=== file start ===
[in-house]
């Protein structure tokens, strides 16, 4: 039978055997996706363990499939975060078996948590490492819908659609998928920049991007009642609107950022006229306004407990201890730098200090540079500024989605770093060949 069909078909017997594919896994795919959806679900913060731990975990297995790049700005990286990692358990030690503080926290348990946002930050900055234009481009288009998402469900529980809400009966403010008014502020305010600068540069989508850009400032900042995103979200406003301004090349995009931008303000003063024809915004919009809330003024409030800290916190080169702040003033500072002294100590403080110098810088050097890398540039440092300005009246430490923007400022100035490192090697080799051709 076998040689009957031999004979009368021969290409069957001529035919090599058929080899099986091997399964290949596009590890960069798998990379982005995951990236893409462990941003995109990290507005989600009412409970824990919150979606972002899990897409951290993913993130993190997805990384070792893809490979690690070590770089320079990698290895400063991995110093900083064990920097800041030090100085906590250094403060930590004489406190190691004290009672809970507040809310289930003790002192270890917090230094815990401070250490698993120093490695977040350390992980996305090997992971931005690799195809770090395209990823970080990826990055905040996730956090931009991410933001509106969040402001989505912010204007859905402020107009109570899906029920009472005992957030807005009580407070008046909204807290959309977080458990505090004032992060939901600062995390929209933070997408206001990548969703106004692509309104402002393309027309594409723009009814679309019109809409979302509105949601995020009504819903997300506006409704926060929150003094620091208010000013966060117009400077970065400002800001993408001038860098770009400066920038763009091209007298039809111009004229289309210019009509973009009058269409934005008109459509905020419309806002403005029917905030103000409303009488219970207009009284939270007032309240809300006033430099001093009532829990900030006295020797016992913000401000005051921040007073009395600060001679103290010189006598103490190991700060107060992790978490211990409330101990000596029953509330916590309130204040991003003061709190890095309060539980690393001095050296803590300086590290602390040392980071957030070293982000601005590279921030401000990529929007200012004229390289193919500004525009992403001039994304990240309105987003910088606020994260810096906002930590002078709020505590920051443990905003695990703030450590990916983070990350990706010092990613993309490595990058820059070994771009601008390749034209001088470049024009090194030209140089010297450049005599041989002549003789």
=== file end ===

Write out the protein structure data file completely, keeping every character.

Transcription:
[in-house]
């Protein structure tokens, strides 16, 4: 039978055997996706363990499939975060078996948590490492819908659609998928920049991007009642609107950022006229306004407990201890730098200090540079500024989605770093060949 069909078909017997594919896994795919959806679900913060731990975990297995790049700005990286990692358990030690503080926290348990946002930050900055234009481009288009998402469900529980809400009966403010008014502020305010600068540069989508850009400032900042995103979200406003301004090349995009931008303000003063024809915004919009809330003024409030800290916190080169702040003033500072002294100590403080110098810088050097890398540039440092300005009246430490923007400022100035490192090697080799051709 076998040689009957031999004979009368021969290409069957001529035919090599058929080899099986091997399964290949596009590890960069798998990379982005995951990236893409462990941003995109990290507005989600009412409970824990919150979606972002899990897409951290993913993130993190997805990384070792893809490979690690070590770089320079990698290895400063991995110093900083064990920097800041030090100085906590250094403060930590004489406190190691004290009672809970507040809310289930003790002192270890917090230094815990401070250490698993120093490695977040350390992980996305090997992971931005690799195809770090395209990823970080990826990055905040996730956090931009991410933001509106969040402001989505912010204007859905402020107009109570899906029920009472005992957030807005009580407070008046909204807290959309977080458990505090004032992060939901600062995390929209933070997408206001990548969703106004692509309104402002393309027309594409723009009814679309019109809409979302509105949601995020009504819903997300506006409704926060929150003094620091208010000013966060117009400077970065400002800001993408001038860098770009400066920038763009091209007298039809111009004229289309210019009509973009009058269409934005008109459509905020419309806002403005029917905030103000409303009488219970207009009284939270007032309240809300006033430099001093009532829990900030006295020797016992913000401000005051921040007073009395600060001679103290010189006598103490190991700060107060992790978490211990409330101990000596029953509330916590309130204040991003003061709190890095309060539980690393001095050296803590300086590290602390040392980071957030070293982000601005590279921030401000990529929007200012004229390289193919500004525009992403001039994304990240309105987003910088606020994260810096906002930590002078709020505590920051443990905003695990703030450590990916983070990350990706010092990613993309490595990058820059070994771009601008390749034209001088470049024009090194030209140089010297450049005599041989002549003789």